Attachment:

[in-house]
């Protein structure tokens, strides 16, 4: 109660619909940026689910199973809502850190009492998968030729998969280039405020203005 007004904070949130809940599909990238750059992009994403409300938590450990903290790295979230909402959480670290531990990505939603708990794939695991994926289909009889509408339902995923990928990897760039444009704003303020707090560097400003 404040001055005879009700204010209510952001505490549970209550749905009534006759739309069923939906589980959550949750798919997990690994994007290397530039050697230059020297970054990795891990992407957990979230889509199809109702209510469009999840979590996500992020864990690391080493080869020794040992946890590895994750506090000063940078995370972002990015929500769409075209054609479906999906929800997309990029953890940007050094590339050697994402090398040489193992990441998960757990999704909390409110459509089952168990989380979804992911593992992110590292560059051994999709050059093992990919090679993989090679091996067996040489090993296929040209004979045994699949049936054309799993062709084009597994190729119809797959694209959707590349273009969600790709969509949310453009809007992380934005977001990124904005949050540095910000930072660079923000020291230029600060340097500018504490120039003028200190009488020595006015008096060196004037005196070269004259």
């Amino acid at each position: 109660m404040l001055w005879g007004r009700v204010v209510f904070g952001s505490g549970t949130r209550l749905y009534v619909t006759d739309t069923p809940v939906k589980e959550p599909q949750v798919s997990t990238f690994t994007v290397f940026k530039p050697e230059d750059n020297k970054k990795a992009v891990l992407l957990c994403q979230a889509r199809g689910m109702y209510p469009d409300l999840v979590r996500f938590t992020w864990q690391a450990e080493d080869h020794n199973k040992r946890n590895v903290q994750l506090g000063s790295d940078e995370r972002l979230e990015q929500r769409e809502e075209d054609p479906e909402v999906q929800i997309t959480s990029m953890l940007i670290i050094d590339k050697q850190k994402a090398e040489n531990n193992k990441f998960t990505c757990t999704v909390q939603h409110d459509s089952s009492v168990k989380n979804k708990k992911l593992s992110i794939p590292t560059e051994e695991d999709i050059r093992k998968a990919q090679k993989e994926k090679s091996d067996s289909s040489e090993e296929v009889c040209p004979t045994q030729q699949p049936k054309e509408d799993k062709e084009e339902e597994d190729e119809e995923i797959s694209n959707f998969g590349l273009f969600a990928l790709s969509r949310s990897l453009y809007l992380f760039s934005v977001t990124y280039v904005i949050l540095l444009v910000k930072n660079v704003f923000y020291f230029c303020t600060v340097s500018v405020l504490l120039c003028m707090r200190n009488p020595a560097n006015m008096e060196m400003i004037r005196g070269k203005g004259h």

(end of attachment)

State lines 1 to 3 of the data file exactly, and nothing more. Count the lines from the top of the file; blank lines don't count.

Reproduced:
[in-house]
């Protein structure tokens, strides 16, 4: 109660619909940026689910199973809502850190009492998968030729998969280039405020203005 007004904070949130809940599909990238750059992009994403409300938590450990903290790295979230909402959480670290531990990505939603708990794939695991994926289909009889509408339902995923990928990897760039444009704003303020707090560097400003 404040001055005879009700204010209510952001505490549970209550749905009534006759739309069923939906589980959550949750798919997990690994994007290397530039050697230059020297970054990795891990992407957990979230889509199809109702209510469009999840979590996500992020864990690391080493080869020794040992946890590895994750506090000063940078995370972002990015929500769409075209054609479906999906929800997309990029953890940007050094590339050697994402090398040489193992990441998960757990999704909390409110459509089952168990989380979804992911593992992110590292560059051994999709050059093992990919090679993989090679091996067996040489090993296929040209004979045994699949049936054309799993062709084009597994190729119809797959694209959707590349273009969600790709969509949310453009809007992380934005977001990124904005949050540095910000930072660079923000020291230029600060340097500018504490120039003028200190009488020595006015008096060196004037005196070269004259």
């Amino acid at each position: 109660m404040l001055w005879g007004r009700v204010v209510f904070g952001s505490g549970t949130r209550l749905y009534v619909t006759d739309t069923p809940v939906k589980e959550p599909q949750v798919s997990t990238f690994t994007v290397f940026k530039p050697e230059d750059n020297k970054k990795a992009v891990l992407l957990c994403q979230a889509r199809g689910m109702y209510p469009d409300l999840v979590r996500f938590t992020w864990q690391a450990e080493d080869h020794n199973k040992r946890n590895v903290q994750l506090g000063s790295d940078e995370r972002l979230e990015q929500r769409e809502e075209d054609p479906e909402v999906q929800i997309t959480s990029m953890l940007i670290i050094d590339k050697q850190k994402a090398e040489n531990n193992k990441f998960t990505c757990t999704v909390q939603h409110d459509s089952s009492v168990k989380n979804k708990k992911l593992s992110i794939p590292t560059e051994e695991d999709i050059r093992k998968a990919q090679k993989e994926k090679s091996d067996s289909s040489e090993e296929v009889c040209p004979t045994q030729q699949p049936k054309e509408d799993k062709e084009e339902e597994d190729e119809e995923i797959s694209n959707f998969g590349l273009f969600a990928l790709s969509r949310s990897l453009y809007l992380f760039s934005v977001t990124y280039v904005i949050l540095l444009v910000k930072n660079v704003f923000y020291f230029c303020t600060v340097s500018v405020l504490l120039c003028m707090r200190n009488p020595a560097n006015m008096e060196m400003i004037r005196g070269k203005g004259h």